Tuesday, March 04, 2014

"The Living Page" Book Discussion #3 - Types of Notebooks

I have been reading The Living Page and following the posts at Wildflowers and Marbles - last week's reading was about various types of notebooks used by students of Charlotte Mason.  As our educational environment so far here at Hycliff Academy has been largely along the lines of a Charlotte Mason-style education, I have been interested in learning more as we continue along with the goals of an authentic, lifelong, non-busywork kind of schooling style for our family.

It would seem from the reading that many kinds of notebooks were mentioned as being educationally purposeful in a Charlotte Mason education.  last time we looked at the nature notebooks, I was reminded and inspired to make more time for nature sketching, to provide access to good materials, and to do it myself as an example for the children but also, just because it is so good to just sit and create!  Drawing, painting, writing - all things I loved before I was a grown-up - are activities I would love to be able to revitalize in myself while at the same time fostering a love of in my children.

The notebook that got the most attention in this section of The Living Page was the commonplace book.  This is a place to write down inspiring or beautiful words of others.  I like to see it as a reference to look back on as a reminder of important life goals.  Older students were to keep these based on what they personally wanted to add to them - what they found inspiring or worthy of remembering long-term.  In a guided way, i have begun this practice with my children, and it will be exciting to see what they choose to do with this as they are older.  More on the children's use of this notebook further on in the post... first, a glimpse at my own notebooks:

My notebook of quotes to inspire me in raising my children

This is the first page of my education/parenting-themed commonplace book.  Anything I read related to how I envision our education or important reminders of how to nurture and raise these young human beings is copied here.  I like having separate themed notebooks for specific quotes - if I am reading an educational book, I can have out my educational notebook.  If I am reading a Catholic source, I will have out my...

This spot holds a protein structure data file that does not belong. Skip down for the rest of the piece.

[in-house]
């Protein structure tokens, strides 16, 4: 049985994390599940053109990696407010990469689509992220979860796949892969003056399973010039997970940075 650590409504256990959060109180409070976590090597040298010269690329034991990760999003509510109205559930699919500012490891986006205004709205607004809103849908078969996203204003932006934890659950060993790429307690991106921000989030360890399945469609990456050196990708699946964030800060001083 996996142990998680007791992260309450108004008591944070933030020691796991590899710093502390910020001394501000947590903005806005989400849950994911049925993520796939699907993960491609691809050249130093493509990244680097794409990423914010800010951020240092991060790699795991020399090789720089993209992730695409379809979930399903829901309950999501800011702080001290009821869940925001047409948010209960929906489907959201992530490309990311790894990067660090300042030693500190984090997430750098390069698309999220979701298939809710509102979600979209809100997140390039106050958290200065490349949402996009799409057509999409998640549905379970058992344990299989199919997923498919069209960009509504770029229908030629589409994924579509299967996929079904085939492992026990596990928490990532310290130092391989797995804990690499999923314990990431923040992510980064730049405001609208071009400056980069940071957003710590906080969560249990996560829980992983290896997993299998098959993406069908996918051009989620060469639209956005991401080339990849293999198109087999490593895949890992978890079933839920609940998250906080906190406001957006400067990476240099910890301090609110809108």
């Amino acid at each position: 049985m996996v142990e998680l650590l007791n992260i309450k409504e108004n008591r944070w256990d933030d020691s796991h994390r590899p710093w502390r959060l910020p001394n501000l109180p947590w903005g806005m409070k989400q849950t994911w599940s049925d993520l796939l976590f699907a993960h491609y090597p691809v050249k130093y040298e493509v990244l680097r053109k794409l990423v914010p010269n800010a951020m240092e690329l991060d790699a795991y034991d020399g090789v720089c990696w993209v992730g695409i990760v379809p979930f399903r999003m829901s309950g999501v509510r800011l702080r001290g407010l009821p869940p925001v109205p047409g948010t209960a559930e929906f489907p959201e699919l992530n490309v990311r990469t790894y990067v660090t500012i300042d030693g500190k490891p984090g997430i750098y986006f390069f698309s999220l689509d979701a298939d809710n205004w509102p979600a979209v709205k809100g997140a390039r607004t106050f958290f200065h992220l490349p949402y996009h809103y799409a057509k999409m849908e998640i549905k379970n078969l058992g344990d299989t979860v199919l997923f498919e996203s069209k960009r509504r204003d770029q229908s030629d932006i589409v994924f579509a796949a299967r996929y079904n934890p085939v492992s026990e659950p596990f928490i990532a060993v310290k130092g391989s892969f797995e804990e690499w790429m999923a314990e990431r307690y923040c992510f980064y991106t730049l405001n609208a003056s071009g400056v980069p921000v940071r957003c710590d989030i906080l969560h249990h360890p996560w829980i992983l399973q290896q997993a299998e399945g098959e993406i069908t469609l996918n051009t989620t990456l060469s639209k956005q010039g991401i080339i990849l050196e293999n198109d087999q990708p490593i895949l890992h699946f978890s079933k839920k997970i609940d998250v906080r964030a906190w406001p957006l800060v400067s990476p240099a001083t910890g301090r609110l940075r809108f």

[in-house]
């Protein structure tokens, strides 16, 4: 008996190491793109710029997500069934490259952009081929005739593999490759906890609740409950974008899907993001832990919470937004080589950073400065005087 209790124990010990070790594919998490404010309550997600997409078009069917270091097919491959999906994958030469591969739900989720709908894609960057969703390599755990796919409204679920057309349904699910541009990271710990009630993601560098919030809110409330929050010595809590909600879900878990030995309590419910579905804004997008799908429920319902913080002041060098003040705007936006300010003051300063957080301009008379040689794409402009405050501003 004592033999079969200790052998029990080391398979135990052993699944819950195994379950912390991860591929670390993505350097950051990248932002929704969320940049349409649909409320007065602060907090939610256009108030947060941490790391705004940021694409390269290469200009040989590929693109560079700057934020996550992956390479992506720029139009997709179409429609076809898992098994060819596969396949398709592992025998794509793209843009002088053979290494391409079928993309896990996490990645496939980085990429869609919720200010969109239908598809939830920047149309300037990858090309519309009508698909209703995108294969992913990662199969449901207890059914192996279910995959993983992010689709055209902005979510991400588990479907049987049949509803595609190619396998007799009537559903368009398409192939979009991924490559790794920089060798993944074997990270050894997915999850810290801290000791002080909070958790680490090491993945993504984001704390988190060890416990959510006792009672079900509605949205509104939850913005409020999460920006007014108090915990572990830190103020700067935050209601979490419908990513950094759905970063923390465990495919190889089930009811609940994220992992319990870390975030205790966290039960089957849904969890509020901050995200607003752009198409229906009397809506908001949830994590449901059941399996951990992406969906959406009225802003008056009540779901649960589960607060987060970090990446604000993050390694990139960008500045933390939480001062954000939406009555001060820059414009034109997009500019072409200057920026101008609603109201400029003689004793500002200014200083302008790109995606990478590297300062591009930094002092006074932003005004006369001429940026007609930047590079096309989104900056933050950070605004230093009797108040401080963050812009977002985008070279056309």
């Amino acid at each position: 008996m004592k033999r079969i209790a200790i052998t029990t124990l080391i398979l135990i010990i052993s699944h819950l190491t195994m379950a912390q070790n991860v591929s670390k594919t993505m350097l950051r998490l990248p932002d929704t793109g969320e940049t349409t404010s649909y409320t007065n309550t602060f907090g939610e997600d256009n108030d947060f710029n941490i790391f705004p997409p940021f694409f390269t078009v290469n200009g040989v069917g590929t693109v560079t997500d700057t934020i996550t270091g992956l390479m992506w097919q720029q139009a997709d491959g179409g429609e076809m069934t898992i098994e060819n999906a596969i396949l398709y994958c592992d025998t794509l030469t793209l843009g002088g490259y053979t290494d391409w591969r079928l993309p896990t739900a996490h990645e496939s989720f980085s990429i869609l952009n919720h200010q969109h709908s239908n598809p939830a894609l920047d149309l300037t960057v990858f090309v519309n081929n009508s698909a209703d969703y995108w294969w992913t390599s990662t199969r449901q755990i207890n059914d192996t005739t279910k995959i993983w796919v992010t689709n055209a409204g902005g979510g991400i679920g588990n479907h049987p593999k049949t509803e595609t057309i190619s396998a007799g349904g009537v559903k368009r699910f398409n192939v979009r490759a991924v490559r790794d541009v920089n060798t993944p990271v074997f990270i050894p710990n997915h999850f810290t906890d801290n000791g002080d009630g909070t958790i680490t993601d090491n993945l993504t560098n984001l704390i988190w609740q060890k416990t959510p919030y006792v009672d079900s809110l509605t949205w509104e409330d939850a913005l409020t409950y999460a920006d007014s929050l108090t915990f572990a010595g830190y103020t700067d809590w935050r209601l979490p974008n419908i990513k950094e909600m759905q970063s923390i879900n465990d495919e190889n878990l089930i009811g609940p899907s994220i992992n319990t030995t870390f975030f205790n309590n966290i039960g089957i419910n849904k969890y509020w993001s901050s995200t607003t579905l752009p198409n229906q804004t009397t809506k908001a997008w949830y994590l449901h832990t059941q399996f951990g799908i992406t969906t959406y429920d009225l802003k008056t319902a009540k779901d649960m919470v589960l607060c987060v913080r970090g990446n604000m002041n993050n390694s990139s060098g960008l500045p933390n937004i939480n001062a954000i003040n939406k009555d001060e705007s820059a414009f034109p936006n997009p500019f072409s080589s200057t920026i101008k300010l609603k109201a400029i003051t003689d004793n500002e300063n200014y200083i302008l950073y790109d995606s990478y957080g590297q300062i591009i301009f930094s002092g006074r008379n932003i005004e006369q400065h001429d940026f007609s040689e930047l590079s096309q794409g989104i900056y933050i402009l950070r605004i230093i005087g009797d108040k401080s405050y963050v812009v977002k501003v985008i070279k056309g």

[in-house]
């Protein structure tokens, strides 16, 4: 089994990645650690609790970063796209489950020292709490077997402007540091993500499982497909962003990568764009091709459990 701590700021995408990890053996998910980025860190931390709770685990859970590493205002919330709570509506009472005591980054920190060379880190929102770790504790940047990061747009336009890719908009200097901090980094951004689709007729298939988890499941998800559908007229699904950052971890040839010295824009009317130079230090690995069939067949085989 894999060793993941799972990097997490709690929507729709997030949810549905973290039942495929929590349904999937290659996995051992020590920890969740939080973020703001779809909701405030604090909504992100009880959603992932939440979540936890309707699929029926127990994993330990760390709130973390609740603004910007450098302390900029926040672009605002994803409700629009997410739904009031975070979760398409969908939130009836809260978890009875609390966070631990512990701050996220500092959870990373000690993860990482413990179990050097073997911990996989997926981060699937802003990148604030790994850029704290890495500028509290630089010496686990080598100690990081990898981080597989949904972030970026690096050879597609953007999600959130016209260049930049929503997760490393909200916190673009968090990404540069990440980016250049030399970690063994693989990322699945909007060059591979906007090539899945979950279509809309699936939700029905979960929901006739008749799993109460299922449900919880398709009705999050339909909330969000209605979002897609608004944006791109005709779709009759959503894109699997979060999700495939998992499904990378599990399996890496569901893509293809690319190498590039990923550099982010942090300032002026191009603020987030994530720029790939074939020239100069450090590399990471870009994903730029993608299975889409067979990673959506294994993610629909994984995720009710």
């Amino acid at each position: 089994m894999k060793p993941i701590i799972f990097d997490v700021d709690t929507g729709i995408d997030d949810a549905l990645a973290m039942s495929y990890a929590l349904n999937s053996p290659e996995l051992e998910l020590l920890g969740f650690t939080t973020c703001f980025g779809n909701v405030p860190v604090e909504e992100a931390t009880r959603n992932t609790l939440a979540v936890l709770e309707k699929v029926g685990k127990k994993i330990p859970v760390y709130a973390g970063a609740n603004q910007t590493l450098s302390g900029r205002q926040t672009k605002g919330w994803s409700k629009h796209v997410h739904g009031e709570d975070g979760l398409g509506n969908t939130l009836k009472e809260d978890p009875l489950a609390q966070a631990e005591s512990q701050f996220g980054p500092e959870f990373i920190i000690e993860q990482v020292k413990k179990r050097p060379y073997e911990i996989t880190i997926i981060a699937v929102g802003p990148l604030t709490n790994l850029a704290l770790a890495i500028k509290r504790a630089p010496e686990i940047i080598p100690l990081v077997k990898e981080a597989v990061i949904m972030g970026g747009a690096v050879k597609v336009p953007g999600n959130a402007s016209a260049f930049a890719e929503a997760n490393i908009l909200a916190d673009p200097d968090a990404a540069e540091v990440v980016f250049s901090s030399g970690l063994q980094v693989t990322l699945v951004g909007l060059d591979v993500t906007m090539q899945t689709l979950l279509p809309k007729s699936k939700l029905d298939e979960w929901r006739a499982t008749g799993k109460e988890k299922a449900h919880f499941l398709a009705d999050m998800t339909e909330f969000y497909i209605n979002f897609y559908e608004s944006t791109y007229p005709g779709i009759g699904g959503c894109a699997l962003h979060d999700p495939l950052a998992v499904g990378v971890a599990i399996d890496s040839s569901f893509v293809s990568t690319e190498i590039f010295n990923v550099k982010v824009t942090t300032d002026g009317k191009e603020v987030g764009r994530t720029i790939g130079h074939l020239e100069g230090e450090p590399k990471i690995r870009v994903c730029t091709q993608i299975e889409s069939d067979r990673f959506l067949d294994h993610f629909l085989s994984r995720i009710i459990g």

...Catholic Faith quotes notebook. This is a small-paged notebook and so far it contains quotes from various saints and Popes.  And, of course, some G. K. Chesterton quotes! 

There is some crossover here as well... for instance, G. K. Chesterton may have written something I want to keep regarding simplicity or the home, so this would go into my third themed commonplace book (not photographed here), the one titled, "Minimalism, Homesteading, and Natural Living."  This notebook is going to be a combination of a commonplace book - that is, containing quotes from others - as well as an organizational notebook (referred to in The Living Page as "The Enquire Within" or Household notebook) in which I make personal lists and notes about reorganizing for a simpler life.  I am thinking checklists for target areas of the house: what is needed, and what needs to be donated or tossed out, in addition to some simplifying lists such as basics like:
* recipes for our household cleaners, detergents, etc.
* lists of staple food items in our home, with an eye towards basics, whole foods, frugal yet healthful choices
* a list of basics regarding recipes: some things we make over and over such as yogurt, granola, chicken stock